ALEX VAUGHN [@alexvaughn] ON ‘ THE HURTBOOK’, COMICS AND TOURING WITH ARI LENNOX
We caught up with the rising R&B phenomenon Alex Vaughn to discuss her latest EP, ‘The Hurtbook’ and what it has been like opening up for Ari Lennox’s ‘Age/Sex/Location’ tour.
Taking a closer look at what made her project personal, she discusses the pains of relationships; romantic, platonic, and those with herself. From a collection of thoughts from previous relationships, Alex built what she describes as a “quilted map of patterns and events” that was applicable to more than just romance. Her eight-track EP, curated in honesty with how she felt, serves as a reminder to herself and her fans that you are not broken despite your hurts.
In her conversation with GUAP, Alex talks about her family, the formula for her growing success, and what it was like working with Grammy award-winning Rodney Jerkins on her lead single, ‘So Be It’.
Bethel: The Hurtbook is a relatable project for a lot of your fans and from what you’ve discovered, your circle of friends too. How important has it been to you to reflect on the relationships you’ve sang about?
Alex Vaughn: The relationships that I have, the way that I carry my relationship with others is a reflection of how I carry my relationship with myself. I want to always hold myself to the highest standards, get myself great and treat myself with respect. I want to encourage anyone who ever listens to me to follow suit. Relationships are super important, in every aspect of life, and it’s not only romantic. There’s so much more to relationships than romance.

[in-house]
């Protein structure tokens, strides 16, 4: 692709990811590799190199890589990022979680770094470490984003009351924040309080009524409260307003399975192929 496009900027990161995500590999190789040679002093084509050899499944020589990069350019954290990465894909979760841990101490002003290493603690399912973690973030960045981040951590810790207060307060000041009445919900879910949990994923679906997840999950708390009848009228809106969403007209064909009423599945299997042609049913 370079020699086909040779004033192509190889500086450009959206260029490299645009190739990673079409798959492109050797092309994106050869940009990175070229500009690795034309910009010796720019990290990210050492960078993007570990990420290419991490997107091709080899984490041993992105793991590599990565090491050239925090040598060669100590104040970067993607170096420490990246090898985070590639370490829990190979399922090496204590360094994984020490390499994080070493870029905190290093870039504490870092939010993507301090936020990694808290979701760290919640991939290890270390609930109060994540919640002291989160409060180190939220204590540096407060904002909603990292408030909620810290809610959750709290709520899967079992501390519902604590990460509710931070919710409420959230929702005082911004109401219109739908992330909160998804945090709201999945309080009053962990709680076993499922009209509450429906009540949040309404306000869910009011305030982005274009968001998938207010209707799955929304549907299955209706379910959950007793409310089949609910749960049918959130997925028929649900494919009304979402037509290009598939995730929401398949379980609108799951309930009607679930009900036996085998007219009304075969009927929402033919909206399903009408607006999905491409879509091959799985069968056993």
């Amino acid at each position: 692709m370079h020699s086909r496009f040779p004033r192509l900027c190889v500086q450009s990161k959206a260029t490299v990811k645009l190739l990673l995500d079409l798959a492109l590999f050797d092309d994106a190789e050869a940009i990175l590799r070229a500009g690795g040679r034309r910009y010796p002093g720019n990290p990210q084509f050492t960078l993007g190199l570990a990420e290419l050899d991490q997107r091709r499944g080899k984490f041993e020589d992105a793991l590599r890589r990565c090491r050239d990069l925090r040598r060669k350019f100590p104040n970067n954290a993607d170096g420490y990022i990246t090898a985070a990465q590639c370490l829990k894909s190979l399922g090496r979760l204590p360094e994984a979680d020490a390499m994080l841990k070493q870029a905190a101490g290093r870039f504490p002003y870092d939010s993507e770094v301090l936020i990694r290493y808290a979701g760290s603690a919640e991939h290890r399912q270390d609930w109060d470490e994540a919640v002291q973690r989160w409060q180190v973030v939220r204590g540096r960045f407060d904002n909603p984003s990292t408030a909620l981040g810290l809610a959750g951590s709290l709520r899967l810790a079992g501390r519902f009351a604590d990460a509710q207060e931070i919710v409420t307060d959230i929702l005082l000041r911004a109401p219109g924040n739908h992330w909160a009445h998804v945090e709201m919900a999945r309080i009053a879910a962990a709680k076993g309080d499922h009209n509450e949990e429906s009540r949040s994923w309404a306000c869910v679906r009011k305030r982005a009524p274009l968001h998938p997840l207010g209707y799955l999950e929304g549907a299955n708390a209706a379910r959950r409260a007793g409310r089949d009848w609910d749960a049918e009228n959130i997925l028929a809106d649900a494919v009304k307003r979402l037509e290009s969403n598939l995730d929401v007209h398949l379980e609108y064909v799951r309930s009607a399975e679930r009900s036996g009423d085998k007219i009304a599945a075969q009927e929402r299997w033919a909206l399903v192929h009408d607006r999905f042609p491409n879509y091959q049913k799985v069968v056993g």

Bethel: That’s really powerful! I’m 27 now, but these are the experiences that I went through when I was like 23/21, and a lot of people, regardless of their age can listen to that and relate.
Alex Vaughn: And you know what? Lots of those songs I wrote, they’re from situations that happened when I was younger, when I was 23. I’m 28 now. As you get older, you just realize a different way to approach it. I’m just glad people can relate to it.
Bethel: You worked with Darkchild on the production of a few songs from The Hurtbook, what’s been your most memorable experience working with someone who’s work you’ve appreciated for a long time.
Alex Vaughn: I would have to say hands down, ‘so be it’ was the greatest experience! We did about five or six songs when I met him in that session, and I was kind of in a weird space. When you’re meeting someone like Darkchild, someone you’ve listened to growing up and they say they want to work with you, you start getting in your head, “like imma make sure I got the best ideas, or my good water.” Whatever it is.
I’m just so honoured to be able to work with a living legend.
Bethel: So you’ve been releasing music since 2016, and then you got signed to a label. In a way that kind of adds to a successful career. Where do you feel that you either fill the gap or add to the R&B scene?
Alex Vaughn: I want to make music to show that work can be play. I want my music to be a safe space. Things look really glamorous and unattainable from the outside looking in, and I want to show people that it’s attainable through my lyrics. I want to break the wall between me and the person that feels like they can’t. I want my music to spark imagination and possibility. The objective is still just for you to live a good life for yourself.